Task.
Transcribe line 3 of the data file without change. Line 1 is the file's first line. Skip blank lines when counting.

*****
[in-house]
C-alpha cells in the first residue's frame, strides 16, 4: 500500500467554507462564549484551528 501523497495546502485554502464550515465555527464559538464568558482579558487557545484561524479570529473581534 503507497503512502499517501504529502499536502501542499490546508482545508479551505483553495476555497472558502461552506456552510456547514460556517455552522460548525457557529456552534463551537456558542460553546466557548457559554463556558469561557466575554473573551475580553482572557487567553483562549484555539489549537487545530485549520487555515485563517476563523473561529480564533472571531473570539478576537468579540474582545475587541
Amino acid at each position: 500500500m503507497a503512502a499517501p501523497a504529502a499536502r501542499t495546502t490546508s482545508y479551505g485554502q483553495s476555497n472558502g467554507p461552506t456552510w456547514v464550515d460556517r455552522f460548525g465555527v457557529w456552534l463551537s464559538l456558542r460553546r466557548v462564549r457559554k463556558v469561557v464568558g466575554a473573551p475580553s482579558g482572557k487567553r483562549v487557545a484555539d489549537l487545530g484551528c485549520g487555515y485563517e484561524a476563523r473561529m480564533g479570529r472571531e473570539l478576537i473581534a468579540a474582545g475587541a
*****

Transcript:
Amino acid at each position: 500500500m503507497a503512502a499517501p501523497a504529502a499536502r501542499t495546502t490546508s482545508y479551505g485554502q483553495s476555497n472558502g467554507p461552506t456552510w456547514v464550515d460556517r455552522f460548525g465555527v457557529w456552534l463551537s464559538l456558542r460553546r466557548v462564549r457559554k463556558v469561557v464568558g466575554a473573551p475580553s482579558g482572557k487567553r483562549v487557545a484555539d489549537l487545530g484551528c485549520g487555515y485563517e484561524a476563523r473561529m480564533g479570529r472571531e473570539l478576537i473581534a468579540a474582545g475587541a